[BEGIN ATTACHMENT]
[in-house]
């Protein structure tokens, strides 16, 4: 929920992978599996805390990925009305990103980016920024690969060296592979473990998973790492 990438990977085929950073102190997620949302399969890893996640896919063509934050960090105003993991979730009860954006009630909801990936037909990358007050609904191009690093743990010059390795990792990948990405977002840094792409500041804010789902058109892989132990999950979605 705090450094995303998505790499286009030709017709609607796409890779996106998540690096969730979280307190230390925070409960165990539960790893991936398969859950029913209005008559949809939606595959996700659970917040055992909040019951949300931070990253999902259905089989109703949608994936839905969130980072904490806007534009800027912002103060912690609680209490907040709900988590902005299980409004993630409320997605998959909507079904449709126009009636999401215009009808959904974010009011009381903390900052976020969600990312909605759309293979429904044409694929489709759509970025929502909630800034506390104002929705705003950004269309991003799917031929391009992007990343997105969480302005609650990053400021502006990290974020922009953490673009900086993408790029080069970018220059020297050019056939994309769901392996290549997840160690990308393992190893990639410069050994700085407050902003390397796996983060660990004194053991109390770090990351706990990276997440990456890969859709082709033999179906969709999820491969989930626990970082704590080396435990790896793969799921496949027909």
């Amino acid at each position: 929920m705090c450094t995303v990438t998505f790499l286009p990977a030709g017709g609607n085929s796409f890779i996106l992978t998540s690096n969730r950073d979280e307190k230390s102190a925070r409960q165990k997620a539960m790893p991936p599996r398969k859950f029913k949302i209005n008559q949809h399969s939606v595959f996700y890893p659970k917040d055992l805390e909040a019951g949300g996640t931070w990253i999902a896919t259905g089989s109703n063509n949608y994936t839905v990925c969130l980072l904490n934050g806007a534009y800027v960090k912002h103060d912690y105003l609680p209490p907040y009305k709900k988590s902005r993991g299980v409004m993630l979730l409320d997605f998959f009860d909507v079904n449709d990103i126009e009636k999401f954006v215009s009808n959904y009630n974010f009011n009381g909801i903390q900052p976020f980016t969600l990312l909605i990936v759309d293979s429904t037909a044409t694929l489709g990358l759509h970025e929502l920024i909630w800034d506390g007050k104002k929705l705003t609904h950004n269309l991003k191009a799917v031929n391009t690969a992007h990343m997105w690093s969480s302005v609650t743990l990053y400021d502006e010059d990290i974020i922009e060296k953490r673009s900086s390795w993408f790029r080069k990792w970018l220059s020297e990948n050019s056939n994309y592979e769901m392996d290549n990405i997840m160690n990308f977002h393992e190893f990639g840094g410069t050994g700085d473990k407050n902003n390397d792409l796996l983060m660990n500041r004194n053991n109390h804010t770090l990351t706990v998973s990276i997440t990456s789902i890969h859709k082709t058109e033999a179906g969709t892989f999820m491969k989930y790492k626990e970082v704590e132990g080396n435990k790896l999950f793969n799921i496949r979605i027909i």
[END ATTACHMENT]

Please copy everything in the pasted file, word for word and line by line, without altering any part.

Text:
[in-house]
């Protein structure tokens, strides 16, 4: 929920992978599996805390990925009305990103980016920024690969060296592979473990998973790492 990438990977085929950073102190997620949302399969890893996640896919063509934050960090105003993991979730009860954006009630909801990936037909990358007050609904191009690093743990010059390795990792990948990405977002840094792409500041804010789902058109892989132990999950979605 705090450094995303998505790499286009030709017709609607796409890779996106998540690096969730979280307190230390925070409960165990539960790893991936398969859950029913209005008559949809939606595959996700659970917040055992909040019951949300931070990253999902259905089989109703949608994936839905969130980072904490806007534009800027912002103060912690609680209490907040709900988590902005299980409004993630409320997605998959909507079904449709126009009636999401215009009808959904974010009011009381903390900052976020969600990312909605759309293979429904044409694929489709759509970025929502909630800034506390104002929705705003950004269309991003799917031929391009992007990343997105969480302005609650990053400021502006990290974020922009953490673009900086993408790029080069970018220059020297050019056939994309769901392996290549997840160690990308393992190893990639410069050994700085407050902003390397796996983060660990004194053991109390770090990351706990990276997440990456890969859709082709033999179906969709999820491969989930626990970082704590080396435990790896793969799921496949027909």
């Amino acid at each position: 929920m705090c450094t995303v990438t998505f790499l286009p990977a030709g017709g609607n085929s796409f890779i996106l992978t998540s690096n969730r950073d979280e307190k230390s102190a925070r409960q165990k997620a539960m790893p991936p599996r398969k859950f029913k949302i209005n008559q949809h399969s939606v595959f996700y890893p659970k917040d055992l805390e909040a019951g949300g996640t931070w990253i999902a896919t259905g089989s109703n063509n949608y994936t839905v990925c969130l980072l904490n934050g806007a534009y800027v960090k912002h103060d912690y105003l609680p209490p907040y009305k709900k988590s902005r993991g299980v409004m993630l979730l409320d997605f998959f009860d909507v079904n449709d990103i126009e009636k999401f954006v215009s009808n959904y009630n974010f009011n009381g909801i903390q900052p976020f980016t969600l990312l909605i990936v759309d293979s429904t037909a044409t694929l489709g990358l759509h970025e929502l920024i909630w800034d506390g007050k104002k929705l705003t609904h950004n269309l991003k191009a799917v031929n391009t690969a992007h990343m997105w690093s969480s302005v609650t743990l990053y400021d502006e010059d990290i974020i922009e060296k953490r673009s900086s390795w993408f790029r080069k990792w970018l220059s020297e990948n050019s056939n994309y592979e769901m392996d290549n990405i997840m160690n990308f977002h393992e190893f990639g840094g410069t050994g700085d473990k407050n902003n390397d792409l796996l983060m660990n500041r004194n053991n109390h804010t770090l990351t706990v998973s990276i997440t990456s789902i890969h859709k082709t058109e033999a179906g969709t892989f999820m491969k989930y790492k626990e970082v704590e132990g080396n435990k790896l999950f793969n799921i496949r979605i027909i």